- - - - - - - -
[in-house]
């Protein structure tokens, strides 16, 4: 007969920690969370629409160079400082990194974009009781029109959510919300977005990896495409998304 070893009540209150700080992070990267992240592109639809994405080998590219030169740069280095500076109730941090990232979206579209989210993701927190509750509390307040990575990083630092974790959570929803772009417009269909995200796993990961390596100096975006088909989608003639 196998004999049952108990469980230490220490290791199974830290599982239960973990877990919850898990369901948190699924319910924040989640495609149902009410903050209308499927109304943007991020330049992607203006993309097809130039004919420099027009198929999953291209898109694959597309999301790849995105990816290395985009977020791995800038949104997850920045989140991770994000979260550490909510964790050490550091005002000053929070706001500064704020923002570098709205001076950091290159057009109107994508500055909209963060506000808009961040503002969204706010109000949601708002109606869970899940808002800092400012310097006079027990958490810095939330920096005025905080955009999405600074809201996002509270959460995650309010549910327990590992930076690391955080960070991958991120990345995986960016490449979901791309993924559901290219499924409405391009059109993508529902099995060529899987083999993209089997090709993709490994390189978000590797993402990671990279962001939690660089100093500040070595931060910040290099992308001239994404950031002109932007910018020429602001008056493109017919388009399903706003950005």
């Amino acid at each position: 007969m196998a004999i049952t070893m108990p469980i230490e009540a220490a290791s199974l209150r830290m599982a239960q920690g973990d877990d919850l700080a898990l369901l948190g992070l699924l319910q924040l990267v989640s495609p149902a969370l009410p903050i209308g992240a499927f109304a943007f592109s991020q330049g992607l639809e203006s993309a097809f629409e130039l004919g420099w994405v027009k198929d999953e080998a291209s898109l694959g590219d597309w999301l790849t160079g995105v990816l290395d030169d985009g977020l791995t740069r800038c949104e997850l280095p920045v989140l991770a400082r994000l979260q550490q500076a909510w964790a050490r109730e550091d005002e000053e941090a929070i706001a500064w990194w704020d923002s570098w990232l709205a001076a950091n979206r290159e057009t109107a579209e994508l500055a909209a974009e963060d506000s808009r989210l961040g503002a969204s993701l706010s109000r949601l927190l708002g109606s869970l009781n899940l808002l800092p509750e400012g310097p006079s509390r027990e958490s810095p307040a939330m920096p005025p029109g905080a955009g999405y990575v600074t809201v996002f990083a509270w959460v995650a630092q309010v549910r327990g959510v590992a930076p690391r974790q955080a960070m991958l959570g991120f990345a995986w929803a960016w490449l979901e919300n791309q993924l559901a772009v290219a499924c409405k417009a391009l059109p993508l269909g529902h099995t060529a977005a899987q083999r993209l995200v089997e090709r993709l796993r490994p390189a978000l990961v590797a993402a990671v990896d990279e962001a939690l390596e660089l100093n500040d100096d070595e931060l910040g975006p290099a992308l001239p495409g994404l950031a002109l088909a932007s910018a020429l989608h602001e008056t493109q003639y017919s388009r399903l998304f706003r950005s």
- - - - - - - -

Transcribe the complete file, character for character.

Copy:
[in-house]
């Protein structure tokens, strides 16, 4: 007969920690969370629409160079400082990194974009009781029109959510919300977005990896495409998304 070893009540209150700080992070990267992240592109639809994405080998590219030169740069280095500076109730941090990232979206579209989210993701927190509750509390307040990575990083630092974790959570929803772009417009269909995200796993990961390596100096975006088909989608003639 196998004999049952108990469980230490220490290791199974830290599982239960973990877990919850898990369901948190699924319910924040989640495609149902009410903050209308499927109304943007991020330049992607203006993309097809130039004919420099027009198929999953291209898109694959597309999301790849995105990816290395985009977020791995800038949104997850920045989140991770994000979260550490909510964790050490550091005002000053929070706001500064704020923002570098709205001076950091290159057009109107994508500055909209963060506000808009961040503002969204706010109000949601708002109606869970899940808002800092400012310097006079027990958490810095939330920096005025905080955009999405600074809201996002509270959460995650309010549910327990590992930076690391955080960070991958991120990345995986960016490449979901791309993924559901290219499924409405391009059109993508529902099995060529899987083999993209089997090709993709490994390189978000590797993402990671990279962001939690660089100093500040070595931060910040290099992308001239994404950031002109932007910018020429602001008056493109017919388009399903706003950005």
């Amino acid at each position: 007969m196998a004999i049952t070893m108990p469980i230490e009540a220490a290791s199974l209150r830290m599982a239960q920690g973990d877990d919850l700080a898990l369901l948190g992070l699924l319910q924040l990267v989640s495609p149902a969370l009410p903050i209308g992240a499927f109304a943007f592109s991020q330049g992607l639809e203006s993309a097809f629409e130039l004919g420099w994405v027009k198929d999953e080998a291209s898109l694959g590219d597309w999301l790849t160079g995105v990816l290395d030169d985009g977020l791995t740069r800038c949104e997850l280095p920045v989140l991770a400082r994000l979260q550490q500076a909510w964790a050490r109730e550091d005002e000053e941090a929070i706001a500064w990194w704020d923002s570098w990232l709205a001076a950091n979206r290159e057009t109107a579209e994508l500055a909209a974009e963060d506000s808009r989210l961040g503002a969204s993701l706010s109000r949601l927190l708002g109606s869970l009781n899940l808002l800092p509750e400012g310097p006079s509390r027990e958490s810095p307040a939330m920096p005025p029109g905080a955009g999405y990575v600074t809201v996002f990083a509270w959460v995650a630092q309010v549910r327990g959510v590992a930076p690391r974790q955080a960070m991958l959570g991120f990345a995986w929803a960016w490449l979901e919300n791309q993924l559901a772009v290219a499924c409405k417009a391009l059109p993508l269909g529902h099995t060529a977005a899987q083999r993209l995200v089997e090709r993709l796993r490994p390189a978000l990961v590797a993402a990671v990896d990279e962001a939690l390596e660089l100093n500040d100096d070595e931060l910040g975006p290099a992308l001239p495409g994404l950031a002109l088909a932007s910018a020429l989608h602001e008056t493109q003639y017919s388009r399903l998304f706003r950005s």